Borders-Nik Raina Case: Home Minister and JAWI differ


October 23, 2012

Borders-Nik Raina Case: Home Minister and JAWI differ

by Hafiz Yatim(10-22-12)@http://www.malaysiakini.com

While Home Minister Hishammuddin Hussein says the Federal Territory Islamic Department (JAWI) has jurisdiction to act against Borders bookstore manager Nik Raina Nik Abdul Aziz, an affidavit filed in the Syariah High Court by a prosecutor with JAWI is raising eyebrows.The JAWI prosecutor, Che Saupi Che Husin, in his Oct 3 affidavit opposes Nik Raina’s application to the High Court for a stay of proceedings and striking out of the charge against her in the Syariah High Court for distributing the book, ‘Allah, Liberty and Love’, at the Borders premises at MidValley Megamall before the Home Ministry officially banned the book six days later.

Nik Raina’s application to the Syariah High Court was filed on Sept 18 and her action was taken after the JAWI chief prosecutor, Ibrahim Deris, told the media that he was not bound by the Court of Appeal in Putrajaya ordering the suspension of the proceedings against Nik Raina and Borders until the disposal of their judicial review application by the High Court.

Che Saupi in his affidavit before the Federal Territory Syariah High Court, which was sighted by Malaysiakini, said the same cause of action had been filed for judicial review before the Civil High Court in Kuala Lumpur and it was therefore not wise for Nik Raina’s application to be heard by the Syariah Court now.

In other words, Che Saupi agreed that the matter should be ventilated in the civil court first, thereby contrasting with Hishammuddin’s September 5 affidavit, in reply to the judicial review application to the High Court by Borders and Nik Raina, that although there was no prohibition order on the day the book was confiscated, Jawi was empowered to do so.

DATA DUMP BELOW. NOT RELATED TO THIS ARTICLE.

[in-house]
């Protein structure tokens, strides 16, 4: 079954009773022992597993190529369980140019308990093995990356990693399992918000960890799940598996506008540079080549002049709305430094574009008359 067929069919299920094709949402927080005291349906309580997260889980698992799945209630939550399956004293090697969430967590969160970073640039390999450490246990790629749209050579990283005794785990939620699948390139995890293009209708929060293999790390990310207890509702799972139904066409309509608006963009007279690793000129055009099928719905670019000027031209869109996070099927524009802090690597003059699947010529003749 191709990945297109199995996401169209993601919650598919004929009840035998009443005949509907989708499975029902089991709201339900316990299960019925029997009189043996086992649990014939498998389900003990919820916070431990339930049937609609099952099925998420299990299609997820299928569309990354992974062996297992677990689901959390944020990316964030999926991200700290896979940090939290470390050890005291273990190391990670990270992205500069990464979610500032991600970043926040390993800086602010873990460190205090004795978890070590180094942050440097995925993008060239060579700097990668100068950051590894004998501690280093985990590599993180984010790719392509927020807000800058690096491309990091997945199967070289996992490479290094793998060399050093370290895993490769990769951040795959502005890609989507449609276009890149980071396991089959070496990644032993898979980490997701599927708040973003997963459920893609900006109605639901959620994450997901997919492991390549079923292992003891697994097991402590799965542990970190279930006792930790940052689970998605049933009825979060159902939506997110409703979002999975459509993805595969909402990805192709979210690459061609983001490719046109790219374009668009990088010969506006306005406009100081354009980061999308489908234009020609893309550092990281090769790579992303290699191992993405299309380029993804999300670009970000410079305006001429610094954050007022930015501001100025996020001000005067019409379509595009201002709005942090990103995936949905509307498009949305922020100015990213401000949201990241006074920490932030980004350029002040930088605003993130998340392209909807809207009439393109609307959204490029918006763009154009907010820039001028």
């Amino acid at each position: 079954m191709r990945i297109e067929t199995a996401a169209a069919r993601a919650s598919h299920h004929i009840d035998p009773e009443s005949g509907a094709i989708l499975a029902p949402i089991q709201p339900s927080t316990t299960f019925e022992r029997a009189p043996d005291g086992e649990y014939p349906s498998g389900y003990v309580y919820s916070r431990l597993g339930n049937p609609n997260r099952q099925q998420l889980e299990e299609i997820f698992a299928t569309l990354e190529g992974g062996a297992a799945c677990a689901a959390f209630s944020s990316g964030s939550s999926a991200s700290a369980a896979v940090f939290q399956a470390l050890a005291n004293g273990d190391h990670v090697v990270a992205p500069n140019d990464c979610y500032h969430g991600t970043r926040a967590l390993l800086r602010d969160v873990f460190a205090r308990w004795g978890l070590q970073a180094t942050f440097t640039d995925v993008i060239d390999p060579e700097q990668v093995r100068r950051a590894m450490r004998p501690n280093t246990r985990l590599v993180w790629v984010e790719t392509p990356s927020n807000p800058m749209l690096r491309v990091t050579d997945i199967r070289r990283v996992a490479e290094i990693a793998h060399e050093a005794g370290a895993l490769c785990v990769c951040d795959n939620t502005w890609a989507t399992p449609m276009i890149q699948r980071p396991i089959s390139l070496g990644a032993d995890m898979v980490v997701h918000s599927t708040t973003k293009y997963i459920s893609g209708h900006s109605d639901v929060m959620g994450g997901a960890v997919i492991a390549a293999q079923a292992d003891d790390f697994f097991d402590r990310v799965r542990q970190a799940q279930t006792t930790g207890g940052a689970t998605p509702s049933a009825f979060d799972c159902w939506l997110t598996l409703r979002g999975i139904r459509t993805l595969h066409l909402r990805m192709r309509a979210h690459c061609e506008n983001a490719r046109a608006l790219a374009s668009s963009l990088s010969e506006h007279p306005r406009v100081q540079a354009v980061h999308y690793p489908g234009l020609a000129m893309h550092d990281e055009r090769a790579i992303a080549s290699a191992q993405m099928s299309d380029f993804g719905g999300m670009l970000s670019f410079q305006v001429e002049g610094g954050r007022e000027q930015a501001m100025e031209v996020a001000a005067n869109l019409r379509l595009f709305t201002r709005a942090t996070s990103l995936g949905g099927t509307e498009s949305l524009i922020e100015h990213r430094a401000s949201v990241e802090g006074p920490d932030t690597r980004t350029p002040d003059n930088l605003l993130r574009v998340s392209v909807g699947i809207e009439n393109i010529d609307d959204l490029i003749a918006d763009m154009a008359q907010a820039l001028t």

The conflicting and surprising reply by the Home Minister had also prompted Berjaya Books Sdn Bhd Chief Operating Officer Yau Su Peng (right) to file an affidavit in reply to Hishammuddin’s affidavit, seeking for the Minister to be cross-examined in court.

Berjaya Books, which runs the Borders bookstore chain, claims that Hishammuddin had reneged on his constitutional duties as a Federal minister and wants him to explain in court the laws relating to publications and the existing governmental practice with regard to enforcement action on publications.

When the matter came-up for hearing before the Kuala Lumpur High Court (Appellate and Special Powers Division) today, the Home Minister sought more time to reply to Yau’s affidavit.

Although Yau filed her application on September 26, there has been no reply from Hishammuddin till today. Following this, the matter was put off to grant the Home Minister more time to reply.

Nik Raina: Res-judicata not applicable

While Che Saupi had raised the issue of res-judicata, that the matter had already been judged, Nik Raina(left) in her affidavit in reply dated October 17 said her case had yet to be decided as the High Court had fixed it for hearing today.

“Hence, the doctrine of res-judicata is not applicable as the action at the Civil High Court is a judicial review and the Syariah case is a criminal charge against me. The matter to be decided by the High Court is the validity of JAWI’s action for the raid, investigation, arrest and charge.

“The matter before the Civil Court is larger than the Syariah Court case, namely whether Section 13 of the Syariah Offences (Federal Territory) Act 1997, is ultra vires the Federal Constitution as the powers to ban a book lies with the Home Ministry,” she said in her affidavit in reply.